Understanding CX, DX, EX, JX and UX: An A to X guide

Photo by Tim Mossholder on Unsplash

You’d be hard pushed to find a group of people that embrace acronyms as readily as charities: from ABG to DBS and SORP, the sector is bursting with them. Not to be outdone, the tech sector is spawning an ever-growing list of letters to keep pace with our ongoing technical evolution (AI and Wi-Fi ring any bells?).

So just imagine what happened when the charity and tech sectors got together in one room for the annual Charity Tech Conference… that’s right, acronym madness!

Last week we attended the conference, where we found ourselves knee deep in the land of CX, EX and UX. Unsure what these letters refer to? Never fear, we’ve put together this handy guide for you explaining what they stand for and what they could mean for you and your charity:  

CX (Customer Experience)

CX focuses on mapping, defining and refining how customers interact with your brand. This could take the form of: the steps taken to reach the checkout in store or on your website; contacts with customer service; interaction with social channels; even advertising views, publicity, events and coping with complaints. The customer journey can be broken into four phases, such as in the McKinsey model (1. Consider, 2. Evaluate 3. Buy 4. Enjoy, Advocate, and Bond) or Avinash Kaushik’s model of 1. See 2. Think 3. Do 4. Care.

What both of these models show us are some of the processes organisations could consider when interacting with service users – whether customers or those looking for advice from a charity.

Every touchpoint (the place a person interacts with your brand) that can affect a users’ experience should be considered on a holistic level. ie. social media and sales should be providing the same message, impression and service. When they’re in tune, this will improve the customer’s experience. Plus, you’ll be able to measure this with metrics such as increased donations on mobile or number of return visits. And if your team has the capacity to really get into the data, you can even measure average transaction value, lifetime value and overall customer satisfaction.

“You can even measure average transaction value, lifetime value and overall customer satisfaction.”

DX (Digital Transformation)

Digital transformation requires a big shift in focus: from approaching digital as a separate team to digital becoming one of the central ways you achieve your aims. It can be a radical, top-down rethink of the way your organisation is using technology, not just to interact with service users but also to add value to their experience in innovative ways. Is your charity ready for digital transformation? Here are 10 examples of non-profits doing it well.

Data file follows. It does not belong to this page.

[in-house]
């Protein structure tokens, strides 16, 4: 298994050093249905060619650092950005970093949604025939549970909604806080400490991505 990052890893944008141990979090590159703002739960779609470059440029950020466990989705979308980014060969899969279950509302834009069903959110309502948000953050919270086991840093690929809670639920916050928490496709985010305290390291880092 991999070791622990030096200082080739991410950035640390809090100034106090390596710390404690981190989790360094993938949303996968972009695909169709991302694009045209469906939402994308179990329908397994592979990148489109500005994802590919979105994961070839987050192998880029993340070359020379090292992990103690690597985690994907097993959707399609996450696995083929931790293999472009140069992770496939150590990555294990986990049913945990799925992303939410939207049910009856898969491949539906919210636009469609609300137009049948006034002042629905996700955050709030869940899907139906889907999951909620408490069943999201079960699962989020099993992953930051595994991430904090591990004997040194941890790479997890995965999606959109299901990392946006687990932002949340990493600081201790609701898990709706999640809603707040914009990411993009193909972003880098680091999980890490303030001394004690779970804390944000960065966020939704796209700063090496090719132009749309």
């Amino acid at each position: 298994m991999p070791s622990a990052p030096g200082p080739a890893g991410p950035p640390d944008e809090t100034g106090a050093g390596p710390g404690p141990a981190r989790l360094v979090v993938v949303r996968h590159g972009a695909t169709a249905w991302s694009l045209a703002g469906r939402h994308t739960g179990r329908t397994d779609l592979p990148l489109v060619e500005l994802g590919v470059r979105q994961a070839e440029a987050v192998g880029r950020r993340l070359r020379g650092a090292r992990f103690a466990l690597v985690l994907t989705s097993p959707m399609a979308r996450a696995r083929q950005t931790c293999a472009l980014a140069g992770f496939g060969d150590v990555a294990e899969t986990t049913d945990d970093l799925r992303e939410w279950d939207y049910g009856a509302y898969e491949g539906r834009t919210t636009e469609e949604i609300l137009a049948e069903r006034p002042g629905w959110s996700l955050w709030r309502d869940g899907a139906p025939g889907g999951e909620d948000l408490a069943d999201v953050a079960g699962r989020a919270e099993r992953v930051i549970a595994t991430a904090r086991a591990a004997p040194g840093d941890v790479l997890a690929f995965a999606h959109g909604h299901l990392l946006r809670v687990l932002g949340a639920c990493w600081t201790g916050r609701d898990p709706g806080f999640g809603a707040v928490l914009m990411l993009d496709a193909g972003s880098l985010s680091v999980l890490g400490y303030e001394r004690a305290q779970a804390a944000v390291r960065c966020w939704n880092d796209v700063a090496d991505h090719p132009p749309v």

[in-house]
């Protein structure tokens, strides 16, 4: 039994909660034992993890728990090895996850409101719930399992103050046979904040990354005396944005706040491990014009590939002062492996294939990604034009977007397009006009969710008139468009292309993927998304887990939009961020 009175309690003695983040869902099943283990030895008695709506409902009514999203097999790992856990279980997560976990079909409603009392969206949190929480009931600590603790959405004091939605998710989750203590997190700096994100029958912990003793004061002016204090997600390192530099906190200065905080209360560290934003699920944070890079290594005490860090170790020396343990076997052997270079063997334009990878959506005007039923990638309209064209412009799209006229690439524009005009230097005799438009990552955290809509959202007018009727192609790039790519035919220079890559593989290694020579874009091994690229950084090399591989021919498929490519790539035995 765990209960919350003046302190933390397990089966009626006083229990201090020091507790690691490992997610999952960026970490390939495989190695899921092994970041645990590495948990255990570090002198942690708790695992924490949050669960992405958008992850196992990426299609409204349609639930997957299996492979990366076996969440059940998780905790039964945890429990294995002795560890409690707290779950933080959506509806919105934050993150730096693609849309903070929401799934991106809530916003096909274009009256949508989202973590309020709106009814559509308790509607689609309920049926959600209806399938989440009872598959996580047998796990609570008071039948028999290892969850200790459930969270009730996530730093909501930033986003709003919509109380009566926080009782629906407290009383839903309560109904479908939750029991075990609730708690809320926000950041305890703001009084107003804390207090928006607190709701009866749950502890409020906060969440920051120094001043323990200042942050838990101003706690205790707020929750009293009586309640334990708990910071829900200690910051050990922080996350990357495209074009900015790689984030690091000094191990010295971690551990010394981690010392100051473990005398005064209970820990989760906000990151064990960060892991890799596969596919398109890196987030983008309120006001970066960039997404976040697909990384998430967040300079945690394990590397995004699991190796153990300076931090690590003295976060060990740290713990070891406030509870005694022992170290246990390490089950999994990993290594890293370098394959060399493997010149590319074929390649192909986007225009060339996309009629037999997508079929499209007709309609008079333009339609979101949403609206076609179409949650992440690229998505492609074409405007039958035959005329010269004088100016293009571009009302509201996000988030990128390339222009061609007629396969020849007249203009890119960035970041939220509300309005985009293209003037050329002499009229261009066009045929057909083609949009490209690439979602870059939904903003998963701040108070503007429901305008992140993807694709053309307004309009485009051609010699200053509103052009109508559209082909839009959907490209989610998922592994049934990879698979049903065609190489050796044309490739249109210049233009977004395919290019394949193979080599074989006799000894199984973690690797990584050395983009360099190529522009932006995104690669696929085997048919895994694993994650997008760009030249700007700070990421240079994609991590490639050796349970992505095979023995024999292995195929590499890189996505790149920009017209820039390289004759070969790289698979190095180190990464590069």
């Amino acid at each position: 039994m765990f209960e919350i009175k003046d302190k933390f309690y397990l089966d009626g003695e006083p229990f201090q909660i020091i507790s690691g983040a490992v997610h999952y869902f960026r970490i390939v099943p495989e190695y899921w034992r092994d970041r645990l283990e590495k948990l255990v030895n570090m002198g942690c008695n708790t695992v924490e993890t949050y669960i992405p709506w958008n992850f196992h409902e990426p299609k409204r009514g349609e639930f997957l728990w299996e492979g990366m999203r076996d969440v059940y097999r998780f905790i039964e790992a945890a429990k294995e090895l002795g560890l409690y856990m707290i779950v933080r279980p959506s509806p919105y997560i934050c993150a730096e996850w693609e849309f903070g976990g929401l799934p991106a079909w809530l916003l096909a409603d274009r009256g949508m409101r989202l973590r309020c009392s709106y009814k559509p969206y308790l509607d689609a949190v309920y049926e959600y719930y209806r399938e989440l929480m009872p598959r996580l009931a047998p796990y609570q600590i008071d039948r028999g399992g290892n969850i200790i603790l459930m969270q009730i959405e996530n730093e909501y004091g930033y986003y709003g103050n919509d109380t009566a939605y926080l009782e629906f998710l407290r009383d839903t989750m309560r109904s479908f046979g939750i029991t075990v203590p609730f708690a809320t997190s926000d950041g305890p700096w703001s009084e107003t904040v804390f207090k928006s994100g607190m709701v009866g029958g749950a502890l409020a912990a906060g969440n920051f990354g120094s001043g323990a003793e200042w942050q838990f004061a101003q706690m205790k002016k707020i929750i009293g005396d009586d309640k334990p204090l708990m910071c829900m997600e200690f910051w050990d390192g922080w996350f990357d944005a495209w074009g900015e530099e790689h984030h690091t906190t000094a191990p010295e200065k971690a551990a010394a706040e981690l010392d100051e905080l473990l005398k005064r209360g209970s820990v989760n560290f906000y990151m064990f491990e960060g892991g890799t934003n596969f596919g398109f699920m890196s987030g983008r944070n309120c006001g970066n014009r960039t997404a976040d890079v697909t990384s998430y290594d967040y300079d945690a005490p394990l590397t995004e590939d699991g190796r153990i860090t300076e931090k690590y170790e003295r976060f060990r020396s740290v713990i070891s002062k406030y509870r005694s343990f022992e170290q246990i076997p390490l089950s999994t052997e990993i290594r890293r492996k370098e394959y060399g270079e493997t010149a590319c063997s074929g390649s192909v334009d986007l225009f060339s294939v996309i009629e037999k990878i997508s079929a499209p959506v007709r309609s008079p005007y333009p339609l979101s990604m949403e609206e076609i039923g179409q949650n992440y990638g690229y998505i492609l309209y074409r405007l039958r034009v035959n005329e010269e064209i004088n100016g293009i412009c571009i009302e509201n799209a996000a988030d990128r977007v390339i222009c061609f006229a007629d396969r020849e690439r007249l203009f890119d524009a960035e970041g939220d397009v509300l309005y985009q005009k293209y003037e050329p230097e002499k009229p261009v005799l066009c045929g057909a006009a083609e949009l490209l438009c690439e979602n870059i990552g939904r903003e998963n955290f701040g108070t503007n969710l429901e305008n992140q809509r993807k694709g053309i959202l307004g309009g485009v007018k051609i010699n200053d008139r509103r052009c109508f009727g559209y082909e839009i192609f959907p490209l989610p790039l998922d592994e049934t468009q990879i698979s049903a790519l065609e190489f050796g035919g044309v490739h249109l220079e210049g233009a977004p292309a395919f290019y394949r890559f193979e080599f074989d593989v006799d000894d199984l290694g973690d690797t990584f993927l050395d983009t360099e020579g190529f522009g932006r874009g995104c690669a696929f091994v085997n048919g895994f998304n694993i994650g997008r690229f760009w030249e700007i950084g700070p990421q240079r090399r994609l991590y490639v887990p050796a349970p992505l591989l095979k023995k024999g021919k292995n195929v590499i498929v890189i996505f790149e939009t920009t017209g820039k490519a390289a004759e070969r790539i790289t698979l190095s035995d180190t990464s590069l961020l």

EX (Employee Experience)

The most important element of any organisation is its staff – and the hiring and onboarding of new team members are imperative. Staff development and retention also come into EX, a settled experienced team is usually more productive and can adapt systems where needed due to their knowledge and understanding.

EX is crucial to companies improving organisational culture. In the way that Google Analytics allows companies to measure the effectiveness of their website, People Analytics uses data in management decisions to increase employee satisfaction and boost productivity.

or…

EX (Emotional Experience)

When considering how people use e-commerce or physical stores there is a marked difference. Online the focus has always been on simplicity, reducing the number of clicks needed to get sales, whereas shops take the opposite view.

If you consider the differences between Tesco and Tesco.com this becomes even more apparent. Websites are all about the push towards purchase: add to basket, add to basket, add to basket. Stores try and induce you to buy, encourage impulse purchasing and interaction. Flowers, fruits and vegetables are often placed at the front of the store. The bright colours and smells are designed to put you in a happy mood as soon as you enter, the better to put you in the shopping mood. The olfactory experience of freshly baked bread can trigger positive memories, so what can online retailers do to engage emotionally with users?

“The olfactory experience of freshly baked bread can trigger positive memories, so what can online retailers do to engage emotionally with users?”

Neuromarketing utilises tools from neuroscience, behavioural psychology and other biometric equipment to observe, measure and record emotional responses to stimuli. The difference could be as simple as changing a font or the angle a product is pictured at but the advantage of online is these nudges are measurable. This blog provides 15 Powerful Examples of Neuromarketing in Action.

JX (Job Transformation)

As digital has transformed our world it will increasingly impact on the way we work. The rise of AI means that more and more workers will augment with AI to work smarter.

Durham Police have been trialling AI to help with custody decisions. By improving the efficiency of the police officers it is hoped the ripple effect will allow officers to spend more time on the higher value-add tasks than on the mundane, time-wasting tasks, making them more productive over the course of the day or week.

UX (User Experience)

User experience focuses on having a clear understanding of users, what they need, what they value, their abilities, and their aims while visiting a website. At Fat Beehive UX is one of our key focuses when scoping, building or redesigning a website.

We want anyone using our products to enjoy the experience and gain value from the process. We try and do this through learning how people interact with your brand, build a beautiful design around those principles and tweak using data from visitors to improve pathways to information and reduce frustration.